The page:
Are Medical Residents Getting Enough Direct Patient Care Experience?
By Jennifer Larson, contributor
May 5, 2013 - A new study showing that interns are only spending a fraction of their time on the job with patients once again raises the question: are medical residents getting enough hands-on, direct patient care experience during their training?
Twenty-nine interns in two internal medicine residency programs in Baltimore, Md., were monitored for 873 hours in early 2012, according to an online study published for the Journal of General Internal Medicine in April. The result: researchers found that they only spent 12 percent of their time examining and talking with patients, but they spent about 40 percent of their time on a computer.
Since the study was observational, the researchers didn’t intend to place any value judgments on the results. Still, the 12 percent figure was sobering.
“Most of us on the research team tend to agree that 12 percent probably isn’t enough time,” said study leader Lauren Block, MD, a clinical fellow in the division of general internal medicine at the Johns Hopkins University School of Medicine.
Background: duty hour restrictions for residents
The interns in the study were operating under the 2011 set of duty restrictions created by the Accreditation Council for Graduate Medical Education (ACGME). The 2011 restrictions were successors to an earlier set of standards launched in 2003 to limit resident work hours in an attempt to reduce fatigue and ultimately improve patient safety. The 2003 restrictions limited residents to an 80-hour work week, with continuous duty limited to 24 hours, with a revised and expanded version released for 2011.
The Johns Hopkins study authors noted that today’s interns spend fewer hours overall in the hospital than interns before the ACGME-mandated 80-hour work week, but they also eat and sleep less in the hospital than interns of the past. “Despite this, the percent of time spent directly with patients in this study was less than described in the published literature prior to 2003,” they wrote.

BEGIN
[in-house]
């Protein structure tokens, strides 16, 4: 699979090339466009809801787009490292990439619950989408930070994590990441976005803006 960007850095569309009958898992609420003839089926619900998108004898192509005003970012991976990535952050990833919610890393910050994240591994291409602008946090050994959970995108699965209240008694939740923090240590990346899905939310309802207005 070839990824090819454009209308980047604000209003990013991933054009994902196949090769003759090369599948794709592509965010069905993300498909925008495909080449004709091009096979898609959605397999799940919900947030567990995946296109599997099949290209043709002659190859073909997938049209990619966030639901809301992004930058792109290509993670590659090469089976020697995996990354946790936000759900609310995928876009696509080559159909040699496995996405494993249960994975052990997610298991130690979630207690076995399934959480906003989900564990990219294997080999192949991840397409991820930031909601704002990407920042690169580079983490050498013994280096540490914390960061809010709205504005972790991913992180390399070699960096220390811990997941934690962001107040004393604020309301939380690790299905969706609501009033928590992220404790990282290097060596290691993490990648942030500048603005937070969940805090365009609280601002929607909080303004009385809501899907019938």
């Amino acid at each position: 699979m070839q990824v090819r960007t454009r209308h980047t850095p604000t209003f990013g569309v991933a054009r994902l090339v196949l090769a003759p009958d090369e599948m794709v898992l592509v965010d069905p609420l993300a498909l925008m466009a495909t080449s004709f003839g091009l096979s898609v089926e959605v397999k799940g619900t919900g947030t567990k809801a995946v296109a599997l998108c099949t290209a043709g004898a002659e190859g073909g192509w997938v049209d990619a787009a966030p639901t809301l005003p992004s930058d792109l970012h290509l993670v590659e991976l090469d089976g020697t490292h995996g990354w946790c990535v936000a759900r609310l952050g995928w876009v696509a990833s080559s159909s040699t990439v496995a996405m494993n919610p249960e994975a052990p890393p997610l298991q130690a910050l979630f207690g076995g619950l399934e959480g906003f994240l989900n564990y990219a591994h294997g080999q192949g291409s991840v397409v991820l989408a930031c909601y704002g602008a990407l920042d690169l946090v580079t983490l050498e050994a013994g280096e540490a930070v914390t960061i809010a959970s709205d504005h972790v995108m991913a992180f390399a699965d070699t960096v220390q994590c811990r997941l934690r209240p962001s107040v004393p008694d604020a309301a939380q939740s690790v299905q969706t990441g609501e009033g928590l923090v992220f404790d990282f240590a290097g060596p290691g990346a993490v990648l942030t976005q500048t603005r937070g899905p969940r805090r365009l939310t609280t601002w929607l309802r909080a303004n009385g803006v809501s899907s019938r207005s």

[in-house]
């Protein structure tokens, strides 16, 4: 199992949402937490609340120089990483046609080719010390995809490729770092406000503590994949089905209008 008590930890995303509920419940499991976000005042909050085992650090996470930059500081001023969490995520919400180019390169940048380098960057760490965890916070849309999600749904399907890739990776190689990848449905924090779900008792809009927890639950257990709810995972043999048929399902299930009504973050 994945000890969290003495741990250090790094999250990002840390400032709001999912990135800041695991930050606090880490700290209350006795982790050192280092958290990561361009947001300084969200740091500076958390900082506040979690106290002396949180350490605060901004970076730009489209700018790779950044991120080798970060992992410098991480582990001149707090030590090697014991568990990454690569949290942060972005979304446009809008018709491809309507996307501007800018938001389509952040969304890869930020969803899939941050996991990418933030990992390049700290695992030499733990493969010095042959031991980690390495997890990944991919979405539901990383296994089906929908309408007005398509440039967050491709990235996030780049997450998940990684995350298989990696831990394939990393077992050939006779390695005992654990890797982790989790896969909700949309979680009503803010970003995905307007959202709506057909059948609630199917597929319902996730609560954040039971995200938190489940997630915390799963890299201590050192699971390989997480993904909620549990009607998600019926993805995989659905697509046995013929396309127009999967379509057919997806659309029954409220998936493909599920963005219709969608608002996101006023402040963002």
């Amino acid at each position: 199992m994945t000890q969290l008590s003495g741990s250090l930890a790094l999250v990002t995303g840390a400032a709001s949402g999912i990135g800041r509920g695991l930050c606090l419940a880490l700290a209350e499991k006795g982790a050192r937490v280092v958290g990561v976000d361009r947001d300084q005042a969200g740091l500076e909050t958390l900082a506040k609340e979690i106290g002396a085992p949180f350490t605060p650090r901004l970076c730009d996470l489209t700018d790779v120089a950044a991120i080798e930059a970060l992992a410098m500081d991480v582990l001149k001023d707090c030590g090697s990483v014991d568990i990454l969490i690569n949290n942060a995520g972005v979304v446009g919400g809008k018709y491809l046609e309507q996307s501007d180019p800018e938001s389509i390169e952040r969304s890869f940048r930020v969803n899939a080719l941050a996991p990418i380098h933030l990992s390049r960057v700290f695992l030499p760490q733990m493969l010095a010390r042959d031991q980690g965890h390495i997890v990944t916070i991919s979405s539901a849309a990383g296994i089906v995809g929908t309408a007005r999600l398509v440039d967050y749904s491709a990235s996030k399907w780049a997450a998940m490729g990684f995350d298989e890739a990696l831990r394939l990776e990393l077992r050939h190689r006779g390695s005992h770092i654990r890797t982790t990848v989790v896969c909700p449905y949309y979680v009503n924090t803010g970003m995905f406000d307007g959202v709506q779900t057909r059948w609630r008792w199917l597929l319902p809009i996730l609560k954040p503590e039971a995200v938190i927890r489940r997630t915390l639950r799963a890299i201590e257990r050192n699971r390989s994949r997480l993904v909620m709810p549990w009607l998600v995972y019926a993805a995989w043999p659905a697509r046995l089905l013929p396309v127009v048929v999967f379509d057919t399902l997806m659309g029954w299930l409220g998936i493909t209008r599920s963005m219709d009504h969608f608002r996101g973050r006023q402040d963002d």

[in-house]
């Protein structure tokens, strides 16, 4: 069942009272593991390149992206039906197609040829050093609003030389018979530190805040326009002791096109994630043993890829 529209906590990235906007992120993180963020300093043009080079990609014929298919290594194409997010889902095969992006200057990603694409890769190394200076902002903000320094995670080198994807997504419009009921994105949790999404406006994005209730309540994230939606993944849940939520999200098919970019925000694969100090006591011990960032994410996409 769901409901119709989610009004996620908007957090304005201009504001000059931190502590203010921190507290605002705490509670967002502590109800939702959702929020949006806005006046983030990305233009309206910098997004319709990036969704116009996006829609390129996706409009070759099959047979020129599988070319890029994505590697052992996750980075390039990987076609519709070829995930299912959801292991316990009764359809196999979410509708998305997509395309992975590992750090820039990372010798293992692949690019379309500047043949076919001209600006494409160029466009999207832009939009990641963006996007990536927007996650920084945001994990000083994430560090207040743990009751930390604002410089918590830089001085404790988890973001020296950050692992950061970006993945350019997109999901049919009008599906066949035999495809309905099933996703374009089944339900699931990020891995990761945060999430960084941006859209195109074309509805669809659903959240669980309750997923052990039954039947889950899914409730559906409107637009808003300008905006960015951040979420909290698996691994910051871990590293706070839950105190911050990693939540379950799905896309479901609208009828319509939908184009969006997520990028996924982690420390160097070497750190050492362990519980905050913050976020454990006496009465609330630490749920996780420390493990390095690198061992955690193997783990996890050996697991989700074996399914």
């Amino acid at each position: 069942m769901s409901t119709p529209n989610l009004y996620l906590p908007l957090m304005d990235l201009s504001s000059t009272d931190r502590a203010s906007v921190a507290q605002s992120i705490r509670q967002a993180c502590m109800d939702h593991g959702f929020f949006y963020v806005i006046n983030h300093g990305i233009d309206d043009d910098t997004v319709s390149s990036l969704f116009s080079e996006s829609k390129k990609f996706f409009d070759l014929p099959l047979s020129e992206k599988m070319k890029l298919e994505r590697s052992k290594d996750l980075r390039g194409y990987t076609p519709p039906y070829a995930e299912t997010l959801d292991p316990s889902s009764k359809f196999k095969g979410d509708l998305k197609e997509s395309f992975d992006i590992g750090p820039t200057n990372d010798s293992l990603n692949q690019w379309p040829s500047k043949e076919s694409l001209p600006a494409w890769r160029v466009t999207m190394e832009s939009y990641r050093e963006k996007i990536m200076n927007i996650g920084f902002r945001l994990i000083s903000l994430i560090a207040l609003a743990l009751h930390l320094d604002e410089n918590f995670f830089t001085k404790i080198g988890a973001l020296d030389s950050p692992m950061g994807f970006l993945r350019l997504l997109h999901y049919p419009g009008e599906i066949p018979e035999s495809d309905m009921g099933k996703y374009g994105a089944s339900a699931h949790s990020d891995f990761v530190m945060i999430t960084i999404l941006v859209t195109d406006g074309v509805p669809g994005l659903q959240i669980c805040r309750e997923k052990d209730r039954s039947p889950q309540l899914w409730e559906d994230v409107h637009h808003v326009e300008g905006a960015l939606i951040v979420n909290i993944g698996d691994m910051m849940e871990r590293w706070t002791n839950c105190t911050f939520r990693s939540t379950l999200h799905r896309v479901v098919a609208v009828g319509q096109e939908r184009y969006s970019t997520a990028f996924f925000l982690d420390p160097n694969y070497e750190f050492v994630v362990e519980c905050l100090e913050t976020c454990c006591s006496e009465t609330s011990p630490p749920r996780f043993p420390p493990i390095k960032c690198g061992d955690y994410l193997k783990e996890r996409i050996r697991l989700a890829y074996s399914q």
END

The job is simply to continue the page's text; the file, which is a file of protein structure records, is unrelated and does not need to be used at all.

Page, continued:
According to the ACGME’s 2011 Duty Hour Standard monograph, “studies have shown that residents’ clinical exposure, academic achievement, and medical knowledge have remained constant or improved slightly” in the seven years after the 2003 standards were enacted.
But the duty hour restrictions have had their naysayers. Objectors have said that the restrictions were too stringent and would prevent medical and surgical residents from getting enough hands-on experience for mastering the skills they would need to be effective physicians. This common concern is now often accompanied by the acknowledgement of the additional impact of increasing technology and the increasingly complex nature of many patient cases.
“We are calling upon our trainees to learn a lot more in less time,” said Rebecca Minter, MD, who chairs the American College of Surgeon’s committee on resident education.
Joanne Conroy, MD, said the intentions behind both sets of restrictions were good but “we probably didn’t get the outcomes that we wanted.”
“We still struggle with changing how we use the time in the combined educational-clinical environment to give residents the best possible educational experience,” said Conroy, chief health care officer for the Association of American Medical Colleges (AAMC). “Direct patient care is actually a really important part of that experience.”